Tuesday, March 6, 2007

Rocket Fuel in Milk Could Harm Children

Rocket Fuel in Milk

The headline in the San Francisco Chronicle pretty much summed it up: "Rocket fuel found in milk in California: Not clear if amount imperils children."[1]

For decades the Pentagon has been contaminating the drinking water of hundreds of U.S. communities across at least 43 states with ammonium perchlorate, the main explosive component of solid missile fuel.[2]Utah, where NASA and the military test their rockets, recently saw a local news broadcast wherein grocery store milk samples were randomly tested and all turned up alarming levels of perchlorate. Not surprisingly, the Bush Administration, despite the fact that every milk sample taken in Bush's home state of Texas was also found to be perchlorate contaminated,[3] attempted once again this year[4] to exempt chemical companies and military contractors like Lockheed Martin and Morton Thiokol from cleaning up this toxic waste which, as Senator Barbara Boxer noted, is "endangering the health of millions of Americans."[5]

Perchlorate leaches into the irrigation water used to grow feed crops for cattle who can then concentrate this agent into their milk. Testing milk off California grocery store shelves for the first time, the Environmental Working Group (EWG) recently found that infants and children may be exposed to more of this toxic chemical than is considered safe by the U.S. Environmental Protection Agency (EPA)[6] and other independent scientific bodies.[7] The average 1-year-old in Southern California, for example, is estimated to be getting twice the EPA's "provisional daily safe dose." The EWG also unearthed previously unreleased tests done by the California Food and Agriculture Department that found an average level of perchlorate contamination in California milk over 5 times the EPA safety standard. Cheese, yogurt and other dairy products are likely to be as contaminated as milk.[8]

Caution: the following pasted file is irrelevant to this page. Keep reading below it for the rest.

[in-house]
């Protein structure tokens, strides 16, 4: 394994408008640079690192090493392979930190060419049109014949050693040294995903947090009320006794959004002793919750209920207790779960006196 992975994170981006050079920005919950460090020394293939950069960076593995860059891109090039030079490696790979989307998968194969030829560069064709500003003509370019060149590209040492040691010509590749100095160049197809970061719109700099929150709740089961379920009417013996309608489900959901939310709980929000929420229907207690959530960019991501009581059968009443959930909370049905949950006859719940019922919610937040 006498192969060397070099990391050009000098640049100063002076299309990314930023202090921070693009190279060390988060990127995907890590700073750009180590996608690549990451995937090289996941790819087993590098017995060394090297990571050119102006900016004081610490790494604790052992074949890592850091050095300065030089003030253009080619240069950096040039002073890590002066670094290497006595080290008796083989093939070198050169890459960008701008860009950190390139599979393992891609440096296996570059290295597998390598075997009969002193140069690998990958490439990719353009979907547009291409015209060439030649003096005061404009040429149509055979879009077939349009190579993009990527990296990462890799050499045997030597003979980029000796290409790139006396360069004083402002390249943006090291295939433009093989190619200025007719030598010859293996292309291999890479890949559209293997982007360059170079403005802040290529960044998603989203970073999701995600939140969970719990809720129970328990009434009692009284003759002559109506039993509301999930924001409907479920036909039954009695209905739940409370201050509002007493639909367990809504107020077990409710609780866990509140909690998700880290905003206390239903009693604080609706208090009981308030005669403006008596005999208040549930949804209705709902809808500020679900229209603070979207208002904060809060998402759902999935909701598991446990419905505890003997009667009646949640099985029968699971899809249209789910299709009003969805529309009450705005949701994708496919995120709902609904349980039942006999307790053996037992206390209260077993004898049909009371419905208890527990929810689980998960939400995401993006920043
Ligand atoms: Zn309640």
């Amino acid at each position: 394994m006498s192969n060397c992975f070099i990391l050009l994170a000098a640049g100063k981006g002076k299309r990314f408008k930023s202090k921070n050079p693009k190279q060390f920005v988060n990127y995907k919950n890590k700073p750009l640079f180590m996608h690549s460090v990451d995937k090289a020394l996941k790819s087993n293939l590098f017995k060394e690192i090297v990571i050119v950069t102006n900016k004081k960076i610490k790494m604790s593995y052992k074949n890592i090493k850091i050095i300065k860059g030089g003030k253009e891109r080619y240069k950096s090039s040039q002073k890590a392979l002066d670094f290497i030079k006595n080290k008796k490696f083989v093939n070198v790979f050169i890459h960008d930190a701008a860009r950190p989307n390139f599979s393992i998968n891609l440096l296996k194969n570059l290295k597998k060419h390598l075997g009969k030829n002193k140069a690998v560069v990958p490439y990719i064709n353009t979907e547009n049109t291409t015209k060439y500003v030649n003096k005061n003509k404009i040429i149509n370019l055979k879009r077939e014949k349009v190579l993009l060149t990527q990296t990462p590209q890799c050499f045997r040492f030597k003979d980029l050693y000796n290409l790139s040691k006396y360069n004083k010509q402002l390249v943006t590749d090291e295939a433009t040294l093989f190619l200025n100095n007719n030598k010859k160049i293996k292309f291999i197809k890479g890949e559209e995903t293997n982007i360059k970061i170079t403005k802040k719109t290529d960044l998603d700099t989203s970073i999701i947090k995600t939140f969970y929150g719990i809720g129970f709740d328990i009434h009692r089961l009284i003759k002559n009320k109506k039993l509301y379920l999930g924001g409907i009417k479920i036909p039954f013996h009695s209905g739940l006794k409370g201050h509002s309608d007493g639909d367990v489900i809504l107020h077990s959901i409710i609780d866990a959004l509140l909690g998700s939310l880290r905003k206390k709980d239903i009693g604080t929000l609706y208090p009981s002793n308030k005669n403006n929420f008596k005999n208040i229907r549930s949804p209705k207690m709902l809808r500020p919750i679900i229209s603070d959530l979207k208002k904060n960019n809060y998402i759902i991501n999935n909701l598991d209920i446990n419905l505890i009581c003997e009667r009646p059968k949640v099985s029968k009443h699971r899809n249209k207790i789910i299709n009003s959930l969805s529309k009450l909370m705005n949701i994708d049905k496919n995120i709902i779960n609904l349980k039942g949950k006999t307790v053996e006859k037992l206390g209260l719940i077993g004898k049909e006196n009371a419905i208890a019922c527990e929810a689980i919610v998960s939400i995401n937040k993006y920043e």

Scientists know that at the levels that were found in milk, perchlorate can affect a baby's ability to make essential thyroid hormones.[9,10] What we don't know is if the disruptions in thyroid hormone levels caused by milk would be enough to cause the lowered IQ, mental retardation, loss of hearing and speech, and motor skill deficits seen in thyroid deficient fetuses, infants, and children.

The spokesperson for the state's $4.5 billion dairy industry agrees with the California Ag department that there is a "paucity of science" as to the potential effects of children drinking rocket fuel chemicals.[11]Government and industry both admit, though, that there could be some risk, but that moms and kids should NOT stop drinking milk because of all its "calcium, protein and minerals."[12] Is that the choice our children get? Rocket fuel or malnutrition? Pouring fortified SOY milk on one's cereal, kids can get comparable amounts of protein and calcium and even more minerals--without the toxic waste.Rice milk, almond milk, oatmilk, hazelnut milk and soy, are available in stores everywhere. You don't have to be a rocket scientist to figure out the healthier choice.

1 San Francisco Chronicle 22 June 2004.
2 http://www.ewg.org/issues/perchlorate/20030715/index.php
3 http://www.ewg.org/issues/perchlorate/20030919/index.php
4 http://www.ewg.org/issues/perchlorate/20040420/index.php
5 http://www.ewg.org/issues/perchlorate/20030401/index.php
6 Environmental Protection Agency (EPA). 2002. Perchlorate Environmental Contamination. NCEA-1-0503.
7 Massachusetts Department Of Environmental Protection (MADEP). 2004a. Perchlorate Toxicological Profile And Health Assessment (Final Draft). Office of Research and Standards. May 2004. Available at http://www.mass.gov/dep/brp/dws/percinfo.htm
8 Los Angeles Times 22 June 2004
9 Journal of Occupational and Environmental Medicine 42(2000):777.
10 [24] Schwartz, J. 2001. Gestational exposure to perchlorate is associated with measures of decreased thyroid function in a population of California neonates [thesis]. Berkeley, CA: University of California.
11 Associated Press 22 June 2004.
12 Los Angeles Times 22 June 2004.

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